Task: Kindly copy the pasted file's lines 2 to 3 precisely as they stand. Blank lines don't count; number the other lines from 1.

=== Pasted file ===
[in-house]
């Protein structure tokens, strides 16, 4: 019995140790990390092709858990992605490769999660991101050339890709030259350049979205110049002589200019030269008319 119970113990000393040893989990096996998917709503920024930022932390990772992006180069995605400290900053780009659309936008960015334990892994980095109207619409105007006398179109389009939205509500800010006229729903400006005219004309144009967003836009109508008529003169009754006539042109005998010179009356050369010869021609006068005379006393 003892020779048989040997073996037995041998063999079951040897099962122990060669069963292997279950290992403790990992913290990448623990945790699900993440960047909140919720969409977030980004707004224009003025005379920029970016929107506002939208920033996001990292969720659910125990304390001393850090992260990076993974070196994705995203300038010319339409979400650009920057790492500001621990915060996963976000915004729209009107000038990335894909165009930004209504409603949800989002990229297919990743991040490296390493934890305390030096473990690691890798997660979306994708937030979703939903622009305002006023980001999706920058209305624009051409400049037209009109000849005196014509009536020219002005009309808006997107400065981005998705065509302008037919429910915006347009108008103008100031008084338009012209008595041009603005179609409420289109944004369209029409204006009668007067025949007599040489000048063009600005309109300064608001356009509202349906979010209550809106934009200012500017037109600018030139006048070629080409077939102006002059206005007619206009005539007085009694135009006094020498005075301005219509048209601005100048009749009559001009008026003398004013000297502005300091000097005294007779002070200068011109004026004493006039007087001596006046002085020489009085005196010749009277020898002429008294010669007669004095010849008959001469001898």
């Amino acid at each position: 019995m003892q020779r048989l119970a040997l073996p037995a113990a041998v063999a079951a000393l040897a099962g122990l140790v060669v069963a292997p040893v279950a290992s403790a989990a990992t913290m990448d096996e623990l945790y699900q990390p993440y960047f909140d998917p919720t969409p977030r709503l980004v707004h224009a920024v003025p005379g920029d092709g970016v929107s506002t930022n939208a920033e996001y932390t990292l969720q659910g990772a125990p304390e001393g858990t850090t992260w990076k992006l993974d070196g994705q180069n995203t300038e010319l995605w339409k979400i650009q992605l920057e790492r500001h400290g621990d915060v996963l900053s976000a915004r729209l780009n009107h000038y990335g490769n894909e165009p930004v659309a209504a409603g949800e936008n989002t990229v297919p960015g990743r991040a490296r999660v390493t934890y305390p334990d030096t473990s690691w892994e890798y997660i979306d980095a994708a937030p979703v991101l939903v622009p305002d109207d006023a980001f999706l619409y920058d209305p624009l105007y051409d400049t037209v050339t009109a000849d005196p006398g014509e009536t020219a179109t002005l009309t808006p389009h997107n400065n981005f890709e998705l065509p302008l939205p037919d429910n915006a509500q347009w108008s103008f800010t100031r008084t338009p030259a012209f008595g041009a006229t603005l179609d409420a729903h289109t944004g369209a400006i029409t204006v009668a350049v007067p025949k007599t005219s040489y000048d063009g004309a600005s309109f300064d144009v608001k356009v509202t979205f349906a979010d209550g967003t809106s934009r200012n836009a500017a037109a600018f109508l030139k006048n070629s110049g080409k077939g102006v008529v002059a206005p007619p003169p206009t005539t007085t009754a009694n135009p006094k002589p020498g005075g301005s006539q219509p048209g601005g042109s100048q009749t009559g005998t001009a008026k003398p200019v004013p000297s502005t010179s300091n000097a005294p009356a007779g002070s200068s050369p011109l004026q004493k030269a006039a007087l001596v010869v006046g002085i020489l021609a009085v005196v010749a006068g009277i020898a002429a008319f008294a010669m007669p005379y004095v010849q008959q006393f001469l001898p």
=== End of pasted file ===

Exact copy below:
């Protein structure tokens, strides 16, 4: 019995140790990390092709858990992605490769999660991101050339890709030259350049979205110049002589200019030269008319 119970113990000393040893989990096996998917709503920024930022932390990772992006180069995605400290900053780009659309936008960015334990892994980095109207619409105007006398179109389009939205509500800010006229729903400006005219004309144009967003836009109508008529003169009754006539042109005998010179009356050369010869021609006068005379006393 003892020779048989040997073996037995041998063999079951040897099962122990060669069963292997279950290992403790990992913290990448623990945790699900993440960047909140919720969409977030980004707004224009003025005379920029970016929107506002939208920033996001990292969720659910125990304390001393850090992260990076993974070196994705995203300038010319339409979400650009920057790492500001621990915060996963976000915004729209009107000038990335894909165009930004209504409603949800989002990229297919990743991040490296390493934890305390030096473990690691890798997660979306994708937030979703939903622009305002006023980001999706920058209305624009051409400049037209009109000849005196014509009536020219002005009309808006997107400065981005998705065509302008037919429910915006347009108008103008100031008084338009012209008595041009603005179609409420289109944004369209029409204006009668007067025949007599040489000048063009600005309109300064608001356009509202349906979010209550809106934009200012500017037109600018030139006048070629080409077939102006002059206005007619206009005539007085009694135009006094020498005075301005219509048209601005100048009749009559001009008026003398004013000297502005300091000097005294007779002070200068011109004026004493006039007087001596006046002085020489009085005196010749009277020898002429008294010669007669004095010849008959001469001898």
């Amino acid at each position: 019995m003892q020779r048989l119970a040997l073996p037995a113990a041998v063999a079951a000393l040897a099962g122990l140790v060669v069963a292997p040893v279950a290992s403790a989990a990992t913290m990448d096996e623990l945790y699900q990390p993440y960047f909140d998917p919720t969409p977030r709503l980004v707004h224009a920024v003025p005379g920029d092709g970016v929107s506002t930022n939208a920033e996001y932390t990292l969720q659910g990772a125990p304390e001393g858990t850090t992260w990076k992006l993974d070196g994705q180069n995203t300038e010319l995605w339409k979400i650009q992605l920057e790492r500001h400290g621990d915060v996963l900053s976000a915004r729209l780009n009107h000038y990335g490769n894909e165009p930004v659309a209504a409603g949800e936008n989002t990229v297919p960015g990743r991040a490296r999660v390493t934890y305390p334990d030096t473990s690691w892994e890798y997660i979306d980095a994708a937030p979703v991101l939903v622009p305002d109207d006023a980001f999706l619409y920058d209305p624009l105007y051409d400049t037209v050339t009109a000849d005196p006398g014509e009536t020219a179109t002005l009309t808006p389009h997107n400065n981005f890709e998705l065509p302008l939205p037919d429910n915006a509500q347009w108008s103008f800010t100031r008084t338009p030259a012209f008595g041009a006229t603005l179609d409420a729903h289109t944004g369209a400006i029409t204006v009668a350049v007067p025949k007599t005219s040489y000048d063009g004309a600005s309109f300064d144009v608001k356009v509202t979205f349906a979010d209550g967003t809106s934009r200012n836009a500017a037109a600018f109508l030139k006048n070629s110049g080409k077939g102006v008529v002059a206005p007619p003169p206009t005539t007085t009754a009694n135009p006094k002589p020498g005075g301005s006539q219509p048209g601005g042109s100048q009749t009559g005998t001009a008026k003398p200019v004013p000297s502005t010179s300091n000097a005294p009356a007779g002070s200068s050369p011109l004026q004493k030269a006039a007087l001596v010869v006046g002085i020489l021609a009085v005196v010749a006068g009277i020898a002429a008319f008294a010669m007669p005379y004095v010849q008959q006393f001469l001898p």